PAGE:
The Wind-On Advantage
Once designed exclusively for 50- to 130-pound-class gear, long wind-on leaders are now available for 20- and 30-pound tackle. They're ideal for helping offshore anglers maintain their fighting rhythm and lead a fish alongside the boat unassisted.

The line-to-leader connection should feature a small, streamlined knot such as the Bristol, Albright or Surgeon's that passes easily through the rod guides. Spro barrel swivels, which are impressively small and strong, are becoming a popular option for joining leaders to light line. Many pros are now using them with heavy offshore tackle because of their strength and diminutive size, as well as their ability to be wound easily through the guides and onto the reel.

Ray McConnell points out that teamwork between the angler and his crew member(s) often play a critical role in the landing of a fish. "When a fish is brought near the boat, an angler tends to hold the rod high and take a few steps back from the gunwale to lead the fish to the gaff or net man," says McConnell. "That's fine, as long as the angler is disciplined enough not to move forward to take a look at his fish before it can be gaffed or netted. Doing so could allow the fish to swim a few feet out of reach. In desperation, the gaffer may take a risky shot. In some cases the gaff may stick lightly and pull out. Or the gaff man may jeopardize his ability to swing the fish over the transom in one smooth motion. And if the gaff hasn't been planted correctly in the head section, he'll be holding a wildly thrashing fish. Little things like that make a difference."

Whenever I'm leading a fish to the boat, I always prepare myself for any last-second surges. I do this by backing off the drag by 50 percent and applying firm thumb pressure to the spool once someone has grabbed the leader. I also tell the leader man to release the leader if the fish makes a last-second run, rather than risk pulling the hook. Should the fish suddenly take off, I drop the rod tip and let the fish swim off against the light drag. Once the fish is clear of the boat, I advance the drag and play it back it.

Gaff and Net Moves
The key to successful gaffing is to hook and lift the fish with one fluid motion.Should you decide to keep your catch, netting or gaffing it is the next challenge. When gaffing, the general procedure is to target the upper shoulder or head region, which enables you to lift the fish's head from the water and hoist it into the boat in one sweep. Control of the fish diminishes the farther back it's gaffed, and you'll also damage the meat.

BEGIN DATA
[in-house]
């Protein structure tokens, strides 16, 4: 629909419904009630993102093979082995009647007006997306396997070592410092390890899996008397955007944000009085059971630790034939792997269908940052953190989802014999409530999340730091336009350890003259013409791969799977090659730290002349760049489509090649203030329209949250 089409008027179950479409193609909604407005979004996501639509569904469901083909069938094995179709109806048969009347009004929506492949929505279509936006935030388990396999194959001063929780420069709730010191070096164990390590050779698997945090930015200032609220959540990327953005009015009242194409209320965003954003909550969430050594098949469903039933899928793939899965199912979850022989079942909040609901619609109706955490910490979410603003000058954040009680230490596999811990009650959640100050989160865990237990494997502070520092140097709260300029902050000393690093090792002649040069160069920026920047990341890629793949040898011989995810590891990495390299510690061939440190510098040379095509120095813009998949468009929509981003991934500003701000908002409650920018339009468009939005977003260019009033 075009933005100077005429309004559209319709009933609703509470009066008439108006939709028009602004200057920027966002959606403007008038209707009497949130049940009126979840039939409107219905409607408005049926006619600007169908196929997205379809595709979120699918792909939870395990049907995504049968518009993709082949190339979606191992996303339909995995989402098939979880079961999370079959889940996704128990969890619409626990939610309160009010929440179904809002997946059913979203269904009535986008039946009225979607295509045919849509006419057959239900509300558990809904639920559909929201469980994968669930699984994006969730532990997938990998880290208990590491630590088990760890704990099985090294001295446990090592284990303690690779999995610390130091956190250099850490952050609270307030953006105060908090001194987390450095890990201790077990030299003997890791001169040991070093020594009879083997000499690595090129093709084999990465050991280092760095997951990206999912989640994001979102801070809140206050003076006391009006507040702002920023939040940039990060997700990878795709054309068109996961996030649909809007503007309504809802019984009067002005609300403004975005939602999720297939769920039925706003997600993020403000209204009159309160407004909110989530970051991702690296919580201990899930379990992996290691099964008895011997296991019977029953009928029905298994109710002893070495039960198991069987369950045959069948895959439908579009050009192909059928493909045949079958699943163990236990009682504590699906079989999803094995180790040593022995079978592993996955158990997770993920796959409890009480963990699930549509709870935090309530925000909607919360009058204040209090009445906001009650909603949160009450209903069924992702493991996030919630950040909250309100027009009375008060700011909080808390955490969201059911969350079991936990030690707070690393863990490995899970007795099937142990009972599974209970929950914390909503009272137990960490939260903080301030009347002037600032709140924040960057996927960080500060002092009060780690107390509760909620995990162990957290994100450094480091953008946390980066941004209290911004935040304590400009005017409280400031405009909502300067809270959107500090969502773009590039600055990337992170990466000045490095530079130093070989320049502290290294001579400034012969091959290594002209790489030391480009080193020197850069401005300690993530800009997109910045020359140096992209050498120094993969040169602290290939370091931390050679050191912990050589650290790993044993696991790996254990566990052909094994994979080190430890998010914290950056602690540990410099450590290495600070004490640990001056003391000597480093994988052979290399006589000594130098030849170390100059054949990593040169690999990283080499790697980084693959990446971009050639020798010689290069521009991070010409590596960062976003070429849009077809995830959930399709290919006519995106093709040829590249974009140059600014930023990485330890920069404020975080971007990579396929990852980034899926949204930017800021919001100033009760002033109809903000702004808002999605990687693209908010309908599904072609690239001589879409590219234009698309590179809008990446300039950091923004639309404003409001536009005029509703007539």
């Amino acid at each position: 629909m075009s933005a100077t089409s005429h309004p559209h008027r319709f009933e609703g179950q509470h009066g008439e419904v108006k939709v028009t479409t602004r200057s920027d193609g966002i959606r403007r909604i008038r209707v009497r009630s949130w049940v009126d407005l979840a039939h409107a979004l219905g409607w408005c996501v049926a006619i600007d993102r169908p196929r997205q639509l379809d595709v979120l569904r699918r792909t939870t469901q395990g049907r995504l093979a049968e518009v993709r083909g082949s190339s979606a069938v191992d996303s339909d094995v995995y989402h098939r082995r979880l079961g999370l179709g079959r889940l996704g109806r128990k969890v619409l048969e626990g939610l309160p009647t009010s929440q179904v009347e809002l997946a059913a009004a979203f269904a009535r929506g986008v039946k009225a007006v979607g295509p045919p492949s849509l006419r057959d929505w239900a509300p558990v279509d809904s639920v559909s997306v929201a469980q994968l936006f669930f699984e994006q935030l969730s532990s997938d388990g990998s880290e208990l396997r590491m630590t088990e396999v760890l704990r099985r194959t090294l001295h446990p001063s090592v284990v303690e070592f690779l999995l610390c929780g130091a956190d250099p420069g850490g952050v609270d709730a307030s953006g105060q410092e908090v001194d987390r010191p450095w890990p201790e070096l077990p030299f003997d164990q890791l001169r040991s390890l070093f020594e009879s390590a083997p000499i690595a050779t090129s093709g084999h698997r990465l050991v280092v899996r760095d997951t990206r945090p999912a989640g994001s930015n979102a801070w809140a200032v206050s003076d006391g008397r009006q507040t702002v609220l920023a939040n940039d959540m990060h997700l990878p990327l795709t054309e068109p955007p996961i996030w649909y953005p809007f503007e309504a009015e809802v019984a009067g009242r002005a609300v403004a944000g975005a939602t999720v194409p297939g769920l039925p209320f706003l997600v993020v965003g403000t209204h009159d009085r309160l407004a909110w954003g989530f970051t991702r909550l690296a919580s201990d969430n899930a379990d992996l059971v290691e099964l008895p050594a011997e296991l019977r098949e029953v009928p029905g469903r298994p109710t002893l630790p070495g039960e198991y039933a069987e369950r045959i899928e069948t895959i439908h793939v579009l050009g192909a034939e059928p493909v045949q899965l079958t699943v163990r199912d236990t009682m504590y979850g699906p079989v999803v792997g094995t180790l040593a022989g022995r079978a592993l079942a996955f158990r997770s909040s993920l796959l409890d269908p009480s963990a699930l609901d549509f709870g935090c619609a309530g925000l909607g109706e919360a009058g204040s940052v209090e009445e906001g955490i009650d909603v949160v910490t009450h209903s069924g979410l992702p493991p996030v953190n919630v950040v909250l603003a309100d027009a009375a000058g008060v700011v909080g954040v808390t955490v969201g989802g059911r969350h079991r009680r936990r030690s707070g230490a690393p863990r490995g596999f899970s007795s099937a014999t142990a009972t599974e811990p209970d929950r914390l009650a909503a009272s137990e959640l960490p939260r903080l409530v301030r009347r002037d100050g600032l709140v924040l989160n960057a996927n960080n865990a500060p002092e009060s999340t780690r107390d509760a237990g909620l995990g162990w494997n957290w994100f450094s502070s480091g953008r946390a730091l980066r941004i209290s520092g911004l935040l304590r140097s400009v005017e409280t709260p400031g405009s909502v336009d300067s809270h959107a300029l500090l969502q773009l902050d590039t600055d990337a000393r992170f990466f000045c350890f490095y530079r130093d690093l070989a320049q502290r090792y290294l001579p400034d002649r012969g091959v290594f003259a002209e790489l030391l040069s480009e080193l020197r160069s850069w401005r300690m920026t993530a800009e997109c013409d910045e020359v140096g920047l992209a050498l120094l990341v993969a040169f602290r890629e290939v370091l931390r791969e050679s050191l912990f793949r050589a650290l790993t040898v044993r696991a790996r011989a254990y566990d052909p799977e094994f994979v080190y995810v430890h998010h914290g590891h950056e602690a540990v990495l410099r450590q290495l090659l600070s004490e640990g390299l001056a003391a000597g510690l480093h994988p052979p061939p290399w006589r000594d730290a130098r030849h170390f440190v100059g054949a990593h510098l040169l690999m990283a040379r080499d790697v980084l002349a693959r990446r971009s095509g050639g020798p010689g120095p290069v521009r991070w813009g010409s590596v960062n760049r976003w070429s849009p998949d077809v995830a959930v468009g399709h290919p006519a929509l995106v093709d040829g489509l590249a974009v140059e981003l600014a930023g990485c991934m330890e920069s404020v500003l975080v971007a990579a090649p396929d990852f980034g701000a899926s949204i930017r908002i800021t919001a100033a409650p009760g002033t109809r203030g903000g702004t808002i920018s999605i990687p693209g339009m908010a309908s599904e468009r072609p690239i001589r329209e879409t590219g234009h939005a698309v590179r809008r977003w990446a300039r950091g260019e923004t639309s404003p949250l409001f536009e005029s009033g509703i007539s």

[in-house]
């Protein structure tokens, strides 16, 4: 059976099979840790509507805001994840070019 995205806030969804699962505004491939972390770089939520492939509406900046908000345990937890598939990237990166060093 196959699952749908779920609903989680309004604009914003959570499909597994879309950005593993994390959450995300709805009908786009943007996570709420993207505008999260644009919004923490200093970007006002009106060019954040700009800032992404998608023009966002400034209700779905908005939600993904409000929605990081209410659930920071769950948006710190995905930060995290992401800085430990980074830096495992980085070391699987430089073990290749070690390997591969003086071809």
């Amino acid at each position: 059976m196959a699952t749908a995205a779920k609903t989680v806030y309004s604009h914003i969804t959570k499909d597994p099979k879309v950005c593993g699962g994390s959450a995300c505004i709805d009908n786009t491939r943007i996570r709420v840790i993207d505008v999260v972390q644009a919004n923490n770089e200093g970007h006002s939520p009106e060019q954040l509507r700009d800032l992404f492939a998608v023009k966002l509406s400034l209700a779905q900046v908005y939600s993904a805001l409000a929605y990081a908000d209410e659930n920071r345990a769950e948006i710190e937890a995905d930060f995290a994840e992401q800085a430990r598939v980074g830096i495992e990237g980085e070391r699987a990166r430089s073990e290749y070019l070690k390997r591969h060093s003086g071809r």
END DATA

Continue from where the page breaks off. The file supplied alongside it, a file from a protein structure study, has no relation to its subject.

You don't need to swing a gaff with the intensity of a baseball bat. Rather, slip the gaff hook under the fish and simply lift straight up. You'll be amazed at how easily it sets. From there, swing the catch into the fishbox with a smooth motion, remove the gaff as soon as the fish hits the ice, and slam the lid shut.

When netting, the angler should lead the fish into the mesh (never try to net a fish from behind!) As the fish swims into the net, the angler should dip his rod to create enough slack so that his line won't interfere with the lifting of the net.

 Lip-grabbing devices like the BogaGrip are great for controlling fish for hook removal.The procedure is much the same when using a lip gaff or a lip-grabbing device like the BogaGrip. With the former, lead the fish to boatside and insert the gaff hook inside the mouth and out the lower jaw. To control a large fish, you can pull the point of the lip gaff tight to the underside of the boat's rubrail. With a BogaGrip, place the pincers around the fish's lip and allow them to snap shut. The weight of the fish keeps the pincers locked around the lip. This handy device not only prevents the removal of protective slime, it also features a scale that allows you to weigh your catch prior to release.

As basic as they may seem, remembering these pointers when you hook up with that next big fish could ensure your coming home with the goods. If you're like the rest of us, the last story you want to tell is how painfully close you came to landing a real monster!